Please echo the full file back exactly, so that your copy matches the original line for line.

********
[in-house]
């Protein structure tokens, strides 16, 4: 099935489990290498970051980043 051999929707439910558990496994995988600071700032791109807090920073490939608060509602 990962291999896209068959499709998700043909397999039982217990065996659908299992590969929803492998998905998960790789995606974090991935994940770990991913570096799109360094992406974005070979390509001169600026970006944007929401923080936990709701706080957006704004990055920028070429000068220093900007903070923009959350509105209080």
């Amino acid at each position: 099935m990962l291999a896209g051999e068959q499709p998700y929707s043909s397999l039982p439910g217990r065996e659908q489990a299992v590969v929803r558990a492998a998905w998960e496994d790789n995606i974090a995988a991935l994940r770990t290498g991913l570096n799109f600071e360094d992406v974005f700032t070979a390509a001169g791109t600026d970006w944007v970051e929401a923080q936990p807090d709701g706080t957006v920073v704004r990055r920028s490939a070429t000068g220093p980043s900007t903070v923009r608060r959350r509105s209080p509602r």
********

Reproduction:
[in-house]
């Protein structure tokens, strides 16, 4: 099935489990290498970051980043 051999929707439910558990496994995988600071700032791109807090920073490939608060509602 990962291999896209068959499709998700043909397999039982217990065996659908299992590969929803492998998905998960790789995606974090991935994940770990991913570096799109360094992406974005070979390509001169600026970006944007929401923080936990709701706080957006704004990055920028070429000068220093900007903070923009959350509105209080």
């Amino acid at each position: 099935m990962l291999a896209g051999e068959q499709p998700y929707s043909s397999l039982p439910g217990r065996e659908q489990a299992v590969v929803r558990a492998a998905w998960e496994d790789n995606i974090a995988a991935l994940r770990t290498g991913l570096n799109f600071e360094d992406v974005f700032t070979a390509a001169g791109t600026d970006w944007v970051e929401a923080q936990p807090d709701g706080t957006v920073v704004r990055r920028s490939a070429t000068g220093p980043s900007t903070v923009r608060r959350r509105s209080p509602r």